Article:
The method suggested above i.e. counting decimal points is not a good method!
An estimate will quiclly tell you the magnitude of the answer
66.6 x 12.44 is roughly 70 x 10 i.e under 1000.
Where have these questions come from! They are far more suitable for a calculator ....


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Roz12

Posted: Sun Sep 01, 2013 1:02 pm 

Joined: Wed Nov 02, 2011 9:45 pm Posts: 118

Hi all,
Appreciate all the methods suggested. I will try them out on my daughter.
The questions are from a mock exam which my daughter failed miserably and I am very anxious if these come in the real thing she will not pass so I need to teach her all the methods.
Do questions like this not come up in real thing???
Thanks all.


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Guest55

Posted: Sun Sep 01, 2013 1:05 pm 

Joined: Mon Feb 12, 2007 1:21 pm Posts: 13039

Which exam? They are not KS2 appropriate questions.


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Roz12

Posted: Sun Sep 01, 2013 1:09 pm 

Joined: Wed Nov 02, 2011 9:45 pm Posts: 118

Hello Guest 55
I've pm'd you!


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mystery

Posted: Sun Sep 01, 2013 8:30 pm 

Joined: Tue Jul 21, 2009 9:56 pm Posts: 8419

I think it should be suitable to teach a ten year old who understands place value correctly how to multiply two decimal numbers together by multiplying them first by the correct number to get a whole number and the dividing by the correct number at the end, or by seeing what the correct order of magnitude for the answer should be for the answer and adjusting accordingly at the end.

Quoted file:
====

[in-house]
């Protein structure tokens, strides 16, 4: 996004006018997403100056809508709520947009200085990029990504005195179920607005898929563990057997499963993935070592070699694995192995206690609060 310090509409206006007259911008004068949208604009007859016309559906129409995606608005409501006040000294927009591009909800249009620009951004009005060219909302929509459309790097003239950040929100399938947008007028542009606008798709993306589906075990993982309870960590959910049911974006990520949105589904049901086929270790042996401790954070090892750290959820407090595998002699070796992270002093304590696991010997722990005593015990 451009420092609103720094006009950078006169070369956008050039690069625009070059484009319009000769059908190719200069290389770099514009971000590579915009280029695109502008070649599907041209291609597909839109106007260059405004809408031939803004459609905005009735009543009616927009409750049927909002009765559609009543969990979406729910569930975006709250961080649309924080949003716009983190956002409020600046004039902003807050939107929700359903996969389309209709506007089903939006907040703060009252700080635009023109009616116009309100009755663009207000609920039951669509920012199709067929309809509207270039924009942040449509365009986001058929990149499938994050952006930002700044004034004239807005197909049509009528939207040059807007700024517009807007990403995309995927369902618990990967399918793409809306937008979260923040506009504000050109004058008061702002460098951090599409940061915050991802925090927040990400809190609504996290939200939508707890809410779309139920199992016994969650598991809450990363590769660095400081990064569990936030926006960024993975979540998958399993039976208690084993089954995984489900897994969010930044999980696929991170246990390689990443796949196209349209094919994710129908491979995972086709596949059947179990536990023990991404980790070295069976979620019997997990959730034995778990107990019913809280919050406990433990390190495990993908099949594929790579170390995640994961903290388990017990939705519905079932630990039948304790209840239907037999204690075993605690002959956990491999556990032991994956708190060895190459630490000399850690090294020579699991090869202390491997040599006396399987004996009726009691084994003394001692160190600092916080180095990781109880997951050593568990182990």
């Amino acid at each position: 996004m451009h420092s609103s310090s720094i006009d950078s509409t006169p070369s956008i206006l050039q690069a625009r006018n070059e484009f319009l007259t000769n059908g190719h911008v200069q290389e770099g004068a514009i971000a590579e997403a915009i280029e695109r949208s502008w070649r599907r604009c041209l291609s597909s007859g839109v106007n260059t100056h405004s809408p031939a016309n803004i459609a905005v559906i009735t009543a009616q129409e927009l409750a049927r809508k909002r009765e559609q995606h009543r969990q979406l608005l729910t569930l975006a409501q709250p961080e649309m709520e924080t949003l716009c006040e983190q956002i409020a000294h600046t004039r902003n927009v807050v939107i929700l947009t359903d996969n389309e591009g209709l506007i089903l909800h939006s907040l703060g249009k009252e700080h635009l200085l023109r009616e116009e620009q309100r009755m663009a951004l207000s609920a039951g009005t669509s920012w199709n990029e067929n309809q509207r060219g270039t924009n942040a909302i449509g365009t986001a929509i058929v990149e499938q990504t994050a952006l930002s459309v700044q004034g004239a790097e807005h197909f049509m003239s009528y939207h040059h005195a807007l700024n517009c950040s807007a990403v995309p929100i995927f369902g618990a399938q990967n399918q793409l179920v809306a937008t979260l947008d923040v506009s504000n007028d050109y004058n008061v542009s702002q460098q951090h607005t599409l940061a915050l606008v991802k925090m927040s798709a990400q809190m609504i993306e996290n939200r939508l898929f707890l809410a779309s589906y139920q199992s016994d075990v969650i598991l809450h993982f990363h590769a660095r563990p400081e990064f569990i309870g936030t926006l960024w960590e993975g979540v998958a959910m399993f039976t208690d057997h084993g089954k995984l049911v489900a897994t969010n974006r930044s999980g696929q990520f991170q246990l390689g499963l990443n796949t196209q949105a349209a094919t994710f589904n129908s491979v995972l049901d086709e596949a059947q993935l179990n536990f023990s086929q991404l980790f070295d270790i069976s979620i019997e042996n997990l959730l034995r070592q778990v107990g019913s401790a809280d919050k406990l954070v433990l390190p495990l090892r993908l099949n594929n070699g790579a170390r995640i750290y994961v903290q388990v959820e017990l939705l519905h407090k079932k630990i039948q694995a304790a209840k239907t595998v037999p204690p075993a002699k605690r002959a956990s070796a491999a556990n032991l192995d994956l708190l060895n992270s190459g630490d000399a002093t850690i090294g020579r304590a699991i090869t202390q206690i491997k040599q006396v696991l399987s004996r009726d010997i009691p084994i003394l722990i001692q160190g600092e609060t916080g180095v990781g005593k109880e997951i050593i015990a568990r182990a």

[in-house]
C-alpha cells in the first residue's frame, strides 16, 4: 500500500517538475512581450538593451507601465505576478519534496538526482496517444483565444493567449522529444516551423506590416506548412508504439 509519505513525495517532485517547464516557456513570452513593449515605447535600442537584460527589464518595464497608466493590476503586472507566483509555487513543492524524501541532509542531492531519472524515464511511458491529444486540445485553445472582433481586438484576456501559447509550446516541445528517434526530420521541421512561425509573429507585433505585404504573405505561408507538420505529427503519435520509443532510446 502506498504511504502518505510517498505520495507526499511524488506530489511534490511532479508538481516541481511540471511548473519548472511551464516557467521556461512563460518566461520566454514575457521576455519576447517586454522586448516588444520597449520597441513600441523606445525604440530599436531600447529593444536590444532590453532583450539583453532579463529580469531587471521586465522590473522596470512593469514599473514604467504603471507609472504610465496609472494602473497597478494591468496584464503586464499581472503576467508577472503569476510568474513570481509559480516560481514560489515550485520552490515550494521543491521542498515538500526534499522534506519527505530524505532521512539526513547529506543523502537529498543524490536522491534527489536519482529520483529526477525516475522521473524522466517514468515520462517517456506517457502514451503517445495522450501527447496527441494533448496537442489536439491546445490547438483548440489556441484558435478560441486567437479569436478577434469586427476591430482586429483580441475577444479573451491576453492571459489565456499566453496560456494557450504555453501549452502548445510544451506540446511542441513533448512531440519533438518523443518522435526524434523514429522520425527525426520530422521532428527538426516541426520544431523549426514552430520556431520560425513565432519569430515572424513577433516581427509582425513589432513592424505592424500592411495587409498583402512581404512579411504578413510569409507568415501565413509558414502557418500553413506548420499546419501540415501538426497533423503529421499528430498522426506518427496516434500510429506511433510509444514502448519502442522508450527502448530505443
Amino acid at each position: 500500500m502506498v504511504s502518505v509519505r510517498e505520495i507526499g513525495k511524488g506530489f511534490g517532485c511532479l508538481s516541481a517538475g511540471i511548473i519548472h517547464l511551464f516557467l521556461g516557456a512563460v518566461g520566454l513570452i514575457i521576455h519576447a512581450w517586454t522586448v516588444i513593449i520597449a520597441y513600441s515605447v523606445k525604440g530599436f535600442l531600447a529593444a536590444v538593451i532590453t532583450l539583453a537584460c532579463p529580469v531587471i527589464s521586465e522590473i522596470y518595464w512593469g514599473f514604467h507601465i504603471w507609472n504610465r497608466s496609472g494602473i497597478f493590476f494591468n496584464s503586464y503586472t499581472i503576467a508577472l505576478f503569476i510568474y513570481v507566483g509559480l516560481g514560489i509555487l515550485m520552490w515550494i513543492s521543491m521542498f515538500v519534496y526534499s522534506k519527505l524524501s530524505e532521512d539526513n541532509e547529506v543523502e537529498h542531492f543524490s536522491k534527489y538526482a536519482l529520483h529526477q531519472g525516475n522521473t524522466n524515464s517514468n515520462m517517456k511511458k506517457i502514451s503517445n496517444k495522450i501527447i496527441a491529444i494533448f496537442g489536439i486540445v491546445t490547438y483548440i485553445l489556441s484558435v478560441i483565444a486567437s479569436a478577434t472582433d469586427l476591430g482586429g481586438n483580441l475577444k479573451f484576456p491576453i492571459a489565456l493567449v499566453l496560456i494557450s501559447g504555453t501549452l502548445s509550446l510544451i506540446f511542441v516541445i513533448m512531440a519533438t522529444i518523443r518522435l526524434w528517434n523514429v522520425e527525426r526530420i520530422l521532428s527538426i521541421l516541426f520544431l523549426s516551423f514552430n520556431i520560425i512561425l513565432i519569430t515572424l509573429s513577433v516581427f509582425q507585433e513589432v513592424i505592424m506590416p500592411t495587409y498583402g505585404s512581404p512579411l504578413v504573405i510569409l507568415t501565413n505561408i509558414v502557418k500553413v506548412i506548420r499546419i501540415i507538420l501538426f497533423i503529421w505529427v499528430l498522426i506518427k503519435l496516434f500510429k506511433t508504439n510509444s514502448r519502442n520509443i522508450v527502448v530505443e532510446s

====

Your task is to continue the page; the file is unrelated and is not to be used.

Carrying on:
It might not strictly be ks2, but goodness knows how one really defines that, but shouldn't be too difficult for a selective school child. We did it frequently at junior school.
Selection tests do not seem to be designed according to what is and is not ks2.


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parent2013

Posted: Mon Sep 02, 2013 2:12 pm 

Joined: Mon Aug 12, 2013 9:13 am Posts: 452

The decimal question is fairly straightforward  just multiply the numbers ignoring the decimals and then count/put the decimal place back into the answer.
Agree with mystery on KS2 syllabus which is just for reference however the tests are designed much tougher than that especially the ones for super selectives. I was shocked ot see that there's little or no algebra in KS2 and it is expected to solve equations by hit n trial which may take forever. There are tons of questions that I have seen which can be solved by algebra in seconds.
I suggest that the child should be extremely confident to convert decimals > percentage> fractions > back to decimals.


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leanmeamum

Posted: Tue Sep 03, 2013 7:06 pm 

Joined: Sat Dec 03, 2011 3:14 pm Posts: 654

There is a very hazy line between KS2 and the exam questions. The syllabus might be KS2 but the questions and understanding of the syllabus is definitely of a much higher degree.